The Royal Commission of Inquiry into Abuse in Care is looking into what happened to children, young persons and vulnerable adults while in State care, or in the care of faith-based institutions between 1950 and 1999. This includes girls’ and boys’ homes, youth justice residences, foster care, psychiatric and disability care, and different types of schools.
As well as being able to look into physical, sexual, emotional and psychological abuse and neglect, the Inquiry will also be able to look into inadequate care or improper treatment that resulted in serious physical or mental harm to individuals.
The Royal Commission’s focus is on the period between January 1950 and December 1999, with an underlying discretion to consider abuse and neglect that occurred beyond that timeframe. As well as looking backwards to determine what happened in the past, the Royal Commission will also seek to identify what needs to change to prevent any abuse or neglect from happening again in the future.
The Royal Commission is set to run over several years, with an initial report to be provided by December 2020 and a final report to be delivered before January 2023.
How Police is involved
In its broad terms of reference, the scope of the Royal Commission includes abuse or neglect which occurred in “transitional and law enforcement settings” – including Police cells, Police custody, and transportation to and from other places of care.
How Police investigated specific allegations of abuse in the past is not within the Royal Commission’s remit. If there are concerns about perceived failings of specific Police investigations, this is a matter able to be addressed by the Independent Police Conduct Authority.
How Police will support the work of the Royal Commission
Police is working with a special, independent, Secretariat, which will be coordinating input to the Royal Commission across all affected government agencies.
Police will deal with any reports of alleged historic physical or sexual assault, or other abuse or neglect, which get referred to Police as a consequence of the Royal Commission’s work.
It may be that individuals disclose previously-unreported experiences of abuse or neglect. If this happens, protocols have been worked out with the Royal Commission for matters to be referred to Police for investigation as possible historic crimes. Details about these referral pathways have been set out in a formal memorandum of understanding (MOU) between the Royal Commission and Police, a copy of which is available here.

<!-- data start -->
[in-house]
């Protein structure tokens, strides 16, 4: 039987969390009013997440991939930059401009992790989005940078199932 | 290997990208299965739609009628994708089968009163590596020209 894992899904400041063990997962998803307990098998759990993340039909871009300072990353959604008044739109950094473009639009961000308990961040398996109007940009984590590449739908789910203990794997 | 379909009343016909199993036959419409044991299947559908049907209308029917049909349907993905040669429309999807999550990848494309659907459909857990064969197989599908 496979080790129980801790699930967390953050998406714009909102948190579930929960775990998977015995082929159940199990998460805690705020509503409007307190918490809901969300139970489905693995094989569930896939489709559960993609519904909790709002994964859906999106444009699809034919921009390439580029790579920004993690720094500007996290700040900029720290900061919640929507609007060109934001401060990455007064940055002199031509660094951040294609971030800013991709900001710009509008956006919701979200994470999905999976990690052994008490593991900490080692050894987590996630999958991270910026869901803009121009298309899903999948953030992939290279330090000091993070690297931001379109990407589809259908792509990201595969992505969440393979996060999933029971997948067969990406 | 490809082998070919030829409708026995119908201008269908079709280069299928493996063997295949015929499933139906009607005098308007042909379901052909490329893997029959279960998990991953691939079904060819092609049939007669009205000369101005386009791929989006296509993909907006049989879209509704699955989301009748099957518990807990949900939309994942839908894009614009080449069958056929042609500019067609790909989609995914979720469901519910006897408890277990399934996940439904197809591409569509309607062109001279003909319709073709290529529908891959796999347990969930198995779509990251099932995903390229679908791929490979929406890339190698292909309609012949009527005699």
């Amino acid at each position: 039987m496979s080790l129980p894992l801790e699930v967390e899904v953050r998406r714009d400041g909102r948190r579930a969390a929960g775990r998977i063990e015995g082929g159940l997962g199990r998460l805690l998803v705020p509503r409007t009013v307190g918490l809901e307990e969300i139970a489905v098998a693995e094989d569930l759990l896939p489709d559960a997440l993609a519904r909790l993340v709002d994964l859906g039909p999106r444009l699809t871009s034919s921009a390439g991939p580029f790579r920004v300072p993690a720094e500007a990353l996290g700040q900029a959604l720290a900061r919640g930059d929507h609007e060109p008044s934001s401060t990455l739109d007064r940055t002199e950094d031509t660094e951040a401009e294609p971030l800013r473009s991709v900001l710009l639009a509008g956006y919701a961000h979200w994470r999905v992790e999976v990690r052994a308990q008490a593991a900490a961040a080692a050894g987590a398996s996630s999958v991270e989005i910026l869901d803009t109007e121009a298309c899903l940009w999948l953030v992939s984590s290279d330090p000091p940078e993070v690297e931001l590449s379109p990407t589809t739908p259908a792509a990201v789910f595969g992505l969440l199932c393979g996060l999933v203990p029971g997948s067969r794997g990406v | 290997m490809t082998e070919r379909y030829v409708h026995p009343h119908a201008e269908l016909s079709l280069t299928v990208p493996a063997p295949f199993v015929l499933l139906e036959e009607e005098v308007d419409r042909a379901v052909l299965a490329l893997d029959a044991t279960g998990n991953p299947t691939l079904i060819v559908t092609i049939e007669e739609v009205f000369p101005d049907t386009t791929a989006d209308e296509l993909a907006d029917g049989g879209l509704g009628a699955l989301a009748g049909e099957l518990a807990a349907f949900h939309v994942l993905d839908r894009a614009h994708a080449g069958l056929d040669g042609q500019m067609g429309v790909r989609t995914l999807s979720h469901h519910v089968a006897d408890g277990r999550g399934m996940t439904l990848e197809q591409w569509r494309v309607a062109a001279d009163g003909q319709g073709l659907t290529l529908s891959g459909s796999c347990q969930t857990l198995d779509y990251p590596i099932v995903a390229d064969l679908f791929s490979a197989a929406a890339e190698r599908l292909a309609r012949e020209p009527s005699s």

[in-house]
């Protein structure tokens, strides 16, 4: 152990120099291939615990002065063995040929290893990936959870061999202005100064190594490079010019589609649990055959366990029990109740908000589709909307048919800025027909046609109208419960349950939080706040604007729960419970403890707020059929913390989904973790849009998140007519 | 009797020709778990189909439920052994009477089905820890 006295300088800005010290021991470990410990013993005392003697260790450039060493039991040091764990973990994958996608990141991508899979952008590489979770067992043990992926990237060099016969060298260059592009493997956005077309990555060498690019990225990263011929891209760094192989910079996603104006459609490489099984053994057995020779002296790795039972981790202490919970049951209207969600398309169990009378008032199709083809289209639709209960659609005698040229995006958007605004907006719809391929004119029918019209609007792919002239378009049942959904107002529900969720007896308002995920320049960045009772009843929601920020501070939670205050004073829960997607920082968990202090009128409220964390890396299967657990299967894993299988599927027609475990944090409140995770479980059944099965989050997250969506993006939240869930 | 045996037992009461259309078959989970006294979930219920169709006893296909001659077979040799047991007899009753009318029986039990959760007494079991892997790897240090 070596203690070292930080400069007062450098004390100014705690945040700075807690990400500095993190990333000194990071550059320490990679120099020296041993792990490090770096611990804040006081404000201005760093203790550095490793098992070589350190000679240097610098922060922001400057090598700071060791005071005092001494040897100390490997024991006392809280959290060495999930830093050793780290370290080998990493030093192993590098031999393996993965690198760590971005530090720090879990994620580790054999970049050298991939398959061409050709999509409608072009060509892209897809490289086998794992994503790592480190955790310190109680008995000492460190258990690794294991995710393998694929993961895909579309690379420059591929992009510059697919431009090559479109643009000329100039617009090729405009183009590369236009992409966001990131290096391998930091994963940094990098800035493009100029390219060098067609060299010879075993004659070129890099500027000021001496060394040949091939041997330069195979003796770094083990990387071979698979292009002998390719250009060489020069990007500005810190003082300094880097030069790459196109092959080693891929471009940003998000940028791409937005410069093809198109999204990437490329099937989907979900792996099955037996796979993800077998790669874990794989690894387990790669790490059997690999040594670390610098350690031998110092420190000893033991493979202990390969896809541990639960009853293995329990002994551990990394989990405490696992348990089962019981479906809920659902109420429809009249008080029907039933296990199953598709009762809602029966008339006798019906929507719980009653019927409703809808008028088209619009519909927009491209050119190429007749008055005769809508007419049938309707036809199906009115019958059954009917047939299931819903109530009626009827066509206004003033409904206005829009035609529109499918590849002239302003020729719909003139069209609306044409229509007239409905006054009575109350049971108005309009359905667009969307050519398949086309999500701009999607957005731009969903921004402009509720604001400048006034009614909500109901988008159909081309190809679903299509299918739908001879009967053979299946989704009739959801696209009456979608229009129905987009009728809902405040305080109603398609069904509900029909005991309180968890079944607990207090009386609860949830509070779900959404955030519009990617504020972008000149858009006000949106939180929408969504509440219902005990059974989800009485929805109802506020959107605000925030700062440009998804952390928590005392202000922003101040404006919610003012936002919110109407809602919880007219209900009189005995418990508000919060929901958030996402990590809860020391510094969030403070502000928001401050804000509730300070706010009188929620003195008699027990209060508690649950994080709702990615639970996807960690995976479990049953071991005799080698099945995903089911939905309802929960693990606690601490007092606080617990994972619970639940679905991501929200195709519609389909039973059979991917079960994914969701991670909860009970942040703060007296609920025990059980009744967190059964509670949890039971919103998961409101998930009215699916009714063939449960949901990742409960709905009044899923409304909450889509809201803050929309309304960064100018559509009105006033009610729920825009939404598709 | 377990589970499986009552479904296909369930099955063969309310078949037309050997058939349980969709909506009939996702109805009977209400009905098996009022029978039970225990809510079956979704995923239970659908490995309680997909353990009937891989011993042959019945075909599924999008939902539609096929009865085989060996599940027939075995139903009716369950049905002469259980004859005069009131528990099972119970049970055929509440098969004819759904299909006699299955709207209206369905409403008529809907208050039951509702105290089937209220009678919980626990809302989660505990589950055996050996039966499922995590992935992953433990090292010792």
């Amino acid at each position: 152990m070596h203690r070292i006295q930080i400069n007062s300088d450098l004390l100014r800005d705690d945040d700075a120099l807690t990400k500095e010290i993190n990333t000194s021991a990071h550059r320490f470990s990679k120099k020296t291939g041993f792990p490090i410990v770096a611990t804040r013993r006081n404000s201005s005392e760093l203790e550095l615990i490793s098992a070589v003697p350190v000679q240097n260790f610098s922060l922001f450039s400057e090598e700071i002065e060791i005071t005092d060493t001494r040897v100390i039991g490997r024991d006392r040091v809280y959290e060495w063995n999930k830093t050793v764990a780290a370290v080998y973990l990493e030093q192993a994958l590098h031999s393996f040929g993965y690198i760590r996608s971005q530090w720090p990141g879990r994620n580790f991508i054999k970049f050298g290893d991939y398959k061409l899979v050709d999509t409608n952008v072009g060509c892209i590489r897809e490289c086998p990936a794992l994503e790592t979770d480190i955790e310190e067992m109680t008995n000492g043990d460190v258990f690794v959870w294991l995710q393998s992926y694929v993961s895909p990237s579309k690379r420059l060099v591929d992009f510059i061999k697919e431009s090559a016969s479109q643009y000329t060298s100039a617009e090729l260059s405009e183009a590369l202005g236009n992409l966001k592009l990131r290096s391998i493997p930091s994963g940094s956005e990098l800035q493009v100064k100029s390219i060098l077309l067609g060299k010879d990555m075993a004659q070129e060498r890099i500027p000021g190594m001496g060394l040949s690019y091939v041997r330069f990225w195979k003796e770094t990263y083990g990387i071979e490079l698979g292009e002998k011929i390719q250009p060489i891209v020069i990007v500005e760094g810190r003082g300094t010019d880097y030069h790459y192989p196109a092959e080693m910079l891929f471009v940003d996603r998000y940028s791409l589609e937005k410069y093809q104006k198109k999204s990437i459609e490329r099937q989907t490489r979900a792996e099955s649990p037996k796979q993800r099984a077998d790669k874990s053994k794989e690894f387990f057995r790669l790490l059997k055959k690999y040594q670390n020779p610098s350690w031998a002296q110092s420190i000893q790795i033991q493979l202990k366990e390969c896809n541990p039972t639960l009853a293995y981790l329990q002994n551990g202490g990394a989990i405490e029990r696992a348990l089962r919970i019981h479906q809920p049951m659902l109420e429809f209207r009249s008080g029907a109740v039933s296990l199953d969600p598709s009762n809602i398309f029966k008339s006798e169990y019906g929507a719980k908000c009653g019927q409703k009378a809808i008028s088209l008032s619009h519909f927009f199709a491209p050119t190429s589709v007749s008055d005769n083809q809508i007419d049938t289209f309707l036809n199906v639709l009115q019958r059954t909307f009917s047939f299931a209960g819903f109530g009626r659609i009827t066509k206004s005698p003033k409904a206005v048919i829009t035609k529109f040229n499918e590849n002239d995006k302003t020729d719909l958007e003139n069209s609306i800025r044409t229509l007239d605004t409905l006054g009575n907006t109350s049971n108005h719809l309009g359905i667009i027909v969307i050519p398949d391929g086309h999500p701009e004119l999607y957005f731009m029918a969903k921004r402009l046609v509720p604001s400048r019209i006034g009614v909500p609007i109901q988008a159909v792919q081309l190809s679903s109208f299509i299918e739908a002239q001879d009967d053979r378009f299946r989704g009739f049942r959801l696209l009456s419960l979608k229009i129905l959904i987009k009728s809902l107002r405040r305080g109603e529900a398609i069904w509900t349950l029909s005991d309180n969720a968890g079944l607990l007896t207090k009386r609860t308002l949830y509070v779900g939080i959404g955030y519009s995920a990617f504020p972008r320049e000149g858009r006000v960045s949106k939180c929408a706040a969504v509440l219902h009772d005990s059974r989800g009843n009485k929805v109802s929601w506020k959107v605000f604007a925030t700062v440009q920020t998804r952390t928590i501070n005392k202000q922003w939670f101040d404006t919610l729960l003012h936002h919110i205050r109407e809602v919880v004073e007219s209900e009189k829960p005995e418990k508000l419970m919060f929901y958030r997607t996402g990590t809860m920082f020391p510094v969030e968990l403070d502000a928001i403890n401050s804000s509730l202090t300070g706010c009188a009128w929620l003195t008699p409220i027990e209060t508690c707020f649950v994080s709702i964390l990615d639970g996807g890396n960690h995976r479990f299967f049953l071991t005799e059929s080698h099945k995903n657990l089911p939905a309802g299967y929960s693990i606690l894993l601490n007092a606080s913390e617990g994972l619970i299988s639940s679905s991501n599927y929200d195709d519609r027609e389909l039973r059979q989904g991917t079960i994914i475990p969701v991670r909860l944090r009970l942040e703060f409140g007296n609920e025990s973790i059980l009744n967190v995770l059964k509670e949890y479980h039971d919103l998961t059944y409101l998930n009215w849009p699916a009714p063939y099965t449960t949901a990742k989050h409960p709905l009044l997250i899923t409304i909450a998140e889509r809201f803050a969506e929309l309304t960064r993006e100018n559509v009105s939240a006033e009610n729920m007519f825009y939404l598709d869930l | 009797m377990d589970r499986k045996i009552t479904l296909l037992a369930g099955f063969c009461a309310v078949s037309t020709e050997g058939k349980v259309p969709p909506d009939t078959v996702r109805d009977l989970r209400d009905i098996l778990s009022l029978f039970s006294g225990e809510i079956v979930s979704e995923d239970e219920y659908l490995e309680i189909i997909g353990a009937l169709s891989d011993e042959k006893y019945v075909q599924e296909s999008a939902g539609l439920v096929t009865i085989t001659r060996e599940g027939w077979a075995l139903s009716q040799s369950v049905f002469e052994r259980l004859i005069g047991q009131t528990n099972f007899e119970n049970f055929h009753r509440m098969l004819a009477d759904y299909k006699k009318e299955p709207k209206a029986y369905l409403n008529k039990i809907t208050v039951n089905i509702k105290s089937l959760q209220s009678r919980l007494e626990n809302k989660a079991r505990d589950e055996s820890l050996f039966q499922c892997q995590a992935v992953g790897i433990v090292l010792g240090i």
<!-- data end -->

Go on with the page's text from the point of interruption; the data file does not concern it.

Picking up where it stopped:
As part of this MoU, Police will investigate all referrals of incidents of abuse received from the Royal Commission.
During the Police investigation, if there are any immediate safety issues (whereby an alleged offender is still working in a care facility, as a teacher, social worker or other such official caring for young people and/or vulnerable adults), Police will contact the governing body of the relevant agency to ensure any immediate safety issues are managed.
Requesting records or other information
You can request information online, either information about yourself (under the Privacy Act) or other information (under the Official Information Act).
The Privacy Act 1993 enables you to request information about yourself. You do not have to be a citizen or permanent resident, or be in New Zealand to request it.
The Official Information Act 1982 (or OIA) enables you to make a request for official information held by public sector agencies, including New Zealand Police. New Zealand citizens, permanent residents, visitors to New Zealand, and body corporates registered or with a place of business in New Zealand can make a request under the OIA.
Alternatively, download either our:
Where to learn more
The Royal Commission provides news and updates on its external website. The terms of reference guiding the Royal Commission’s work are also published there. To immediately report experiences of abuse or neglect, whether or not you or someone you know intends to share these experiences with the Royal Commission, there is a range of information on our website about how to report a crime, plus advice specifically for anyone who wants to report sexual assault.
Regardless of whether an assault is historic or happened only recently, police and other specially-trained people can assist victims and/or those reporting the sexual assault, along with family/whānau, to help decide what to do next.
Likewise, if you have any concerns about abuse or neglect that might be happening to children or other vulnerable people currently in care, please notify these concerns as early as possible to either Oranga Tamariki (the Ministry for Children) or local police, so that safety assessments can be made as quickly as possible by specially-trained staff. Read this Frequently Asked Question for more information on what steps you can take.